Turnstiles into the Quarry Lane End can be found in the centre of the stand and by the southeast corner, with the space between the turnstiles and the stand acting as the outer concourse.
Some of Field Mill’s parking spaces are out beyond the Quarry Lane End and the southwest corner.

Continuing round in a clockwise direction brings you to the West Stand, which is named after Ian Greaves.
Born in Lancashire on 26th May 1932, Greaves played as a full-back for Manchester United, Lincoln City and Oldham Athletic before becoming a manager in 1968. Manager of Mansfield Town for six years between 1983 and 1989, Greaves guided the Stags to promotion to the Third Division (now League One) in 1986, and the following year won the Freight Rover Trophy (better known now as the EFL Trophy) at the Old Wembley Stadium.
Considered one of Mansfield Town's most iconic figures, Ian Greaves passed away on 2nd January 2009 at the age of 76.
The Ian Greaves Stand is the clear largest at Field Mill, but still maintains the same exterior design as the adjacent Quarry Lane End. It has a brickwork base with silver corrugated iron higher up, with that same blue strip near to the top and a blue cantilever roof coming down the back.
Turnstiles are near to either end of the stand and you can find Executive Entrances in the centre.
A few rows of parking spaces are out beyond the Ian Greaves Stand and there is a full-sized grass pitch out beyond that, with two small 3G pitches also close by.

The North Stand is a similar height to the Quarry Lane End opposite.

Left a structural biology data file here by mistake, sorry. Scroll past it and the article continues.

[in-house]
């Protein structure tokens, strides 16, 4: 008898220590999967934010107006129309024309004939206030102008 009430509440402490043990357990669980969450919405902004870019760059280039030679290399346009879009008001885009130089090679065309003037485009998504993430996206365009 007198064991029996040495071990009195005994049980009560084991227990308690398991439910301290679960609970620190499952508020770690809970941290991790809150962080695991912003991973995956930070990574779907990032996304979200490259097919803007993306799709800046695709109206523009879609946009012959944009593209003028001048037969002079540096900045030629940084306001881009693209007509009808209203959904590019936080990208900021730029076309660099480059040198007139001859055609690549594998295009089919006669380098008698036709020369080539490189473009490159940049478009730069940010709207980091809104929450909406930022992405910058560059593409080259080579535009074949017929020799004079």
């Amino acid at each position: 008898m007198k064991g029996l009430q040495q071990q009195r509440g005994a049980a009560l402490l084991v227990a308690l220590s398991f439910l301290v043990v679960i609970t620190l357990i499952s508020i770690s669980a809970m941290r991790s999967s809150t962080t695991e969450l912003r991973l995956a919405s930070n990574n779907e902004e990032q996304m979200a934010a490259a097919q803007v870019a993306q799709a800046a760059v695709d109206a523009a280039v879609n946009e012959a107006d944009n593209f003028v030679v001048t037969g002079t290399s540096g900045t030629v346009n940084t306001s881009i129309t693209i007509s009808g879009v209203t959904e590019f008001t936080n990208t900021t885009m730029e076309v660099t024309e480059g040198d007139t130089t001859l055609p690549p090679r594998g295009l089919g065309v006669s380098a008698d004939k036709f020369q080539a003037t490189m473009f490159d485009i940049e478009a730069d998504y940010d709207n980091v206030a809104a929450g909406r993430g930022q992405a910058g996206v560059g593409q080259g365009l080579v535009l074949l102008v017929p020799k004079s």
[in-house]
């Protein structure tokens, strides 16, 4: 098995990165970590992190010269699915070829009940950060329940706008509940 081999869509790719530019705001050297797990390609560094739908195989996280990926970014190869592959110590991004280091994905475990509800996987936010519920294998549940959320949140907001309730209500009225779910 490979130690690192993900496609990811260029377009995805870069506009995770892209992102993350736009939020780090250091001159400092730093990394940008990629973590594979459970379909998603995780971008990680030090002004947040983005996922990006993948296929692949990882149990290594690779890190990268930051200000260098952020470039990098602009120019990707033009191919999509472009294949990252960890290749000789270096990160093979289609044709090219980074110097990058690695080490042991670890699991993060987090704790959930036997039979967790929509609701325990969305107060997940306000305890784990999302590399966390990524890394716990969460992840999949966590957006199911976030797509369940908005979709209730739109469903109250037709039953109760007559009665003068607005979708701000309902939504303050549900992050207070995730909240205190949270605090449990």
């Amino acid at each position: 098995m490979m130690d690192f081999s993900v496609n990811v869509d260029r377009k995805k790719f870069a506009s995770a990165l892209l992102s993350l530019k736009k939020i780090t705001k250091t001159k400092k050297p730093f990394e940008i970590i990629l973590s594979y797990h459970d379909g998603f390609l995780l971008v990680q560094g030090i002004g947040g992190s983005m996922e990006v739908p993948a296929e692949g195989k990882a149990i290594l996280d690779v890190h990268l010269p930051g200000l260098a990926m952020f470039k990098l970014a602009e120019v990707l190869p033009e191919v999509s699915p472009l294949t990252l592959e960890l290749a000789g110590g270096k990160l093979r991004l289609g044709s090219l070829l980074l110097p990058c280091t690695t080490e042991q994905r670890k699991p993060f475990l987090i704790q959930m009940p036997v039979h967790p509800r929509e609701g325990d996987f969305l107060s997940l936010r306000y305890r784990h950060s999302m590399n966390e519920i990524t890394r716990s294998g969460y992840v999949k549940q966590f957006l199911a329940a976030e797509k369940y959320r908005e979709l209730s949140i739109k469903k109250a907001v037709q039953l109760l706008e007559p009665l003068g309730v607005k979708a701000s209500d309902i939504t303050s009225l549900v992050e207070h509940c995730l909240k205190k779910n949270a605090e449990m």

Its exterior is the same as well, brickwork at the base with silver corrugated iron higher up, and you can once again find that blue strip towards the top and a blue cantilever roof coming down the back.
The two sets of turnstiles are located in the stand’s centre and over by the northeast corner, and the fenced off area behind the turnstiles is the stand’s outer concourse.
Beyond the North Stand exterior is the Portland Retail Park, and some fans with tickets for this stand get up to here by walking along the path beside the car park.

Inside the Stadium

When it was in use, the Bishop Street Stand consisted of terracing and since closing it has become full of large advertising boards.
The roofed building in the centre of the stand is still in place though and on top of this is the area holding the matchday camera.
Mansfield also have a large electronic screen installed near the northeast corner which can be seen by most supporters in the stadium.

The Quarry Lane End is made up of a single tier of yellow seating with the letters MTFC spelt out in blue across the central blocks. Mansfield’s stadium control box is situated at the back of the stand by the southwest corner, and since the changing rooms are inside this stand, Field Mill’s tunnel is attached to one side of the Quarry Lane End as well.
Since the pitch is based on a slight slope, one side of the stand is technically higher up than the other, and you can clearly notice this if you are sat in the North Stand opposite.